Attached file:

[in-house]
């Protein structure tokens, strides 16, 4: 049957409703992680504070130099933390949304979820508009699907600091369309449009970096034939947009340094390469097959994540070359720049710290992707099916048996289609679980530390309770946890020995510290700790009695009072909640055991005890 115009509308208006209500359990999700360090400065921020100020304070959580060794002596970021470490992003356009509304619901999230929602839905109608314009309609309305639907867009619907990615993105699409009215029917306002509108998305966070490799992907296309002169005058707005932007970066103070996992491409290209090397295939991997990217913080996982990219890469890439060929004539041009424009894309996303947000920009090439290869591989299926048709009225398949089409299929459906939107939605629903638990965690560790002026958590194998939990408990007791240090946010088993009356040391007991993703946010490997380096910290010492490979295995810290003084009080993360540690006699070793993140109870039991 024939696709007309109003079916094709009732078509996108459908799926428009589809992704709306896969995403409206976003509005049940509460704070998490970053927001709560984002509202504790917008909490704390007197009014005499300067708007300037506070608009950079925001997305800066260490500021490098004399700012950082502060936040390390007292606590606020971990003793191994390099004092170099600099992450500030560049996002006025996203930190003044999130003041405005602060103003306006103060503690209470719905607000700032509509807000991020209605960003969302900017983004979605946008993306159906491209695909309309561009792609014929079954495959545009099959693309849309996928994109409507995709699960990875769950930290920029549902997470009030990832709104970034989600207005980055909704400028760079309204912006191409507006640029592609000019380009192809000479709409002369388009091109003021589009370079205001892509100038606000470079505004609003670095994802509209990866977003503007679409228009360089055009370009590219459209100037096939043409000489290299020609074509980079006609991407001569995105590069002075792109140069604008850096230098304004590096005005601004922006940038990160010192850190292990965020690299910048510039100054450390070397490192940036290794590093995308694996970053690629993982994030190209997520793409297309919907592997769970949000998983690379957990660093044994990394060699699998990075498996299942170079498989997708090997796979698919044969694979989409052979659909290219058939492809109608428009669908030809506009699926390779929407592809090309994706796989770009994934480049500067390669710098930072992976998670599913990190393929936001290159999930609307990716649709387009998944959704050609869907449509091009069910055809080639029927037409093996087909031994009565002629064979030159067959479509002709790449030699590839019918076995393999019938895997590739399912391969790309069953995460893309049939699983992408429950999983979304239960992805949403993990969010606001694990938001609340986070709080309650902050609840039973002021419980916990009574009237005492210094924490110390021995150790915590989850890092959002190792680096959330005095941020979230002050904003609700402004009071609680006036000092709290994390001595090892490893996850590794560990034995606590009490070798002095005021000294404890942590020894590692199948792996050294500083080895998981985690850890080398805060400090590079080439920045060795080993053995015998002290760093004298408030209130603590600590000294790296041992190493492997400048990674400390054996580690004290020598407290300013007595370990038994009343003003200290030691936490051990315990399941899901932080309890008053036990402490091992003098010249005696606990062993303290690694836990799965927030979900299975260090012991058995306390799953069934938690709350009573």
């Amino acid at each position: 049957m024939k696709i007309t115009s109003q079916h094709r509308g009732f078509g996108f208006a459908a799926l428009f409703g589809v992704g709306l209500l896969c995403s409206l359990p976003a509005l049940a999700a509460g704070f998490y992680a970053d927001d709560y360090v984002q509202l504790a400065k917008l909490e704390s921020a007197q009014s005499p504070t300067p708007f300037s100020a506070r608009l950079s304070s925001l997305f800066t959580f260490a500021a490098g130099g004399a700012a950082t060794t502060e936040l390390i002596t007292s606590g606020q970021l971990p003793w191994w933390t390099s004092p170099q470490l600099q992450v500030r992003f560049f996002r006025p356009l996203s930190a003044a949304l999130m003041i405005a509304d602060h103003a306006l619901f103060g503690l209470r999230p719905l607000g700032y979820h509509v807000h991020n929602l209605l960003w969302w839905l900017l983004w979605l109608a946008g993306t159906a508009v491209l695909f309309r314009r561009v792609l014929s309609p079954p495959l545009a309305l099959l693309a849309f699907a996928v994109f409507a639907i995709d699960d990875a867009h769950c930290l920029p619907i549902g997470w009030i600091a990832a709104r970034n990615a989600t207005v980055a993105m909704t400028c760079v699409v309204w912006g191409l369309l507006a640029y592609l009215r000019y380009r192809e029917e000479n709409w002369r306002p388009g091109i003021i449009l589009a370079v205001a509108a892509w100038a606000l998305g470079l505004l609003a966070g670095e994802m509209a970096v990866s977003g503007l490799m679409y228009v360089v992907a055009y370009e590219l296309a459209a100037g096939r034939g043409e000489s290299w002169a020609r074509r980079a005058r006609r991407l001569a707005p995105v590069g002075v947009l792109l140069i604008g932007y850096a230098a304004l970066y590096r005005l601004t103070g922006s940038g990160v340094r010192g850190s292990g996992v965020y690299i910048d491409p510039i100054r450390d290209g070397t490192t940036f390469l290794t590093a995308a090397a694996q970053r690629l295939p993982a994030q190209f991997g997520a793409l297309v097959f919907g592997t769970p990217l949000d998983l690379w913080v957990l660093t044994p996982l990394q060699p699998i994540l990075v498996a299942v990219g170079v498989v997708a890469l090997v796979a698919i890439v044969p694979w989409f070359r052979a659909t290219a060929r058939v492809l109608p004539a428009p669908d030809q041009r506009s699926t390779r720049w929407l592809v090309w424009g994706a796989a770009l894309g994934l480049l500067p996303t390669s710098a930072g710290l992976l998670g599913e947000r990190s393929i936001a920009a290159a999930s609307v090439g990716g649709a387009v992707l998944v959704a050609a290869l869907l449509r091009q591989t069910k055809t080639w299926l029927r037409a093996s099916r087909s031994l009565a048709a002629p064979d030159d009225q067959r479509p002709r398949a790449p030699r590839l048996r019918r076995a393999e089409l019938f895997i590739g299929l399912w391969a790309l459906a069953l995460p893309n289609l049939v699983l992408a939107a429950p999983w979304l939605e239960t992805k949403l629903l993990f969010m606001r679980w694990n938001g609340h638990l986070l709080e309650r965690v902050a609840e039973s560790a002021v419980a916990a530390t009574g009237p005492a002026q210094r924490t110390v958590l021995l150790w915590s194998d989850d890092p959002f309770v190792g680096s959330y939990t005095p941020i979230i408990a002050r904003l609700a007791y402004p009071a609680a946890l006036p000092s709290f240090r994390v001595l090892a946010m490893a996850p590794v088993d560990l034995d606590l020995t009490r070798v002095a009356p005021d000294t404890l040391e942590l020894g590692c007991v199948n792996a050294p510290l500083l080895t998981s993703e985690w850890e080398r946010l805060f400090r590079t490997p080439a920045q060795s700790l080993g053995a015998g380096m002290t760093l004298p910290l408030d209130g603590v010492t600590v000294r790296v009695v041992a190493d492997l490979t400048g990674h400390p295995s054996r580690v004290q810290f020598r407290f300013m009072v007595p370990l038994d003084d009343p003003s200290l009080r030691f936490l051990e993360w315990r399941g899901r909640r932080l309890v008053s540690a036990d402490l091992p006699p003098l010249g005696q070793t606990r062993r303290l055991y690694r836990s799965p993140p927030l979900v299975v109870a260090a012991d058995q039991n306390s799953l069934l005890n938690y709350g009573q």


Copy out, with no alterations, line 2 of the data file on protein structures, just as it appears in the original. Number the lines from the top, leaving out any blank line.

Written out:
């Protein structure tokens, strides 16, 4: 049957409703992680504070130099933390949304979820508009699907600091369309449009970096034939947009340094390469097959994540070359720049710290992707099916048996289609679980530390309770946890020995510290700790009695009072909640055991005890 115009509308208006209500359990999700360090400065921020100020304070959580060794002596970021470490992003356009509304619901999230929602839905109608314009309609309305639907867009619907990615993105699409009215029917306002509108998305966070490799992907296309002169005058707005932007970066103070996992491409290209090397295939991997990217913080996982990219890469890439060929004539041009424009894309996303947000920009090439290869591989299926048709009225398949089409299929459906939107939605629903638990965690560790002026958590194998939990408990007791240090946010088993009356040391007991993703946010490997380096910290010492490979295995810290003084009080993360540690006699070793993140109870039991 024939696709007309109003079916094709009732078509996108459908799926428009589809992704709306896969995403409206976003509005049940509460704070998490970053927001709560984002509202504790917008909490704390007197009014005499300067708007300037506070608009950079925001997305800066260490500021490098004399700012950082502060936040390390007292606590606020971990003793191994390099004092170099600099992450500030560049996002006025996203930190003044999130003041405005602060103003306006103060503690209470719905607000700032509509807000991020209605960003969302900017983004979605946008993306159906491209695909309309561009792609014929079954495959545009099959693309849309996928994109409507995709699960990875769950930290920029549902997470009030990832709104970034989600207005980055909704400028760079309204912006191409507006640029592609000019380009192809000479709409002369388009091109003021589009370079205001892509100038606000470079505004609003670095994802509209990866977003503007679409228009360089055009370009590219459209100037096939043409000489290299020609074509980079006609991407001569995105590069002075792109140069604008850096230098304004590096005005601004922006940038990160010192850190292990965020690299910048510039100054450390070397490192940036290794590093995308694996970053690629993982994030190209997520793409297309919907592997769970949000998983690379957990660093044994990394060699699998990075498996299942170079498989997708090997796979698919044969694979989409052979659909290219058939492809109608428009669908030809506009699926390779929407592809090309994706796989770009994934480049500067390669710098930072992976998670599913990190393929936001290159999930609307990716649709387009998944959704050609869907449509091009069910055809080639029927037409093996087909031994009565002629064979030159067959479509002709790449030699590839019918076995393999019938895997590739399912391969790309069953995460893309049939699983992408429950999983979304239960992805949403993990969010606001694990938001609340986070709080309650902050609840039973002021419980916990009574009237005492210094924490110390021995150790915590989850890092959002190792680096959330005095941020979230002050904003609700402004009071609680006036000092709290994390001595090892490893996850590794560990034995606590009490070798002095005021000294404890942590020894590692199948792996050294500083080895998981985690850890080398805060400090590079080439920045060795080993053995015998002290760093004298408030209130603590600590000294790296041992190493492997400048990674400390054996580690004290020598407290300013007595370990038994009343003003200290030691936490051990315990399941899901932080309890008053036990402490091992003098010249005696606990062993303290690694836990799965927030979900299975260090012991058995306390799953069934938690709350009573």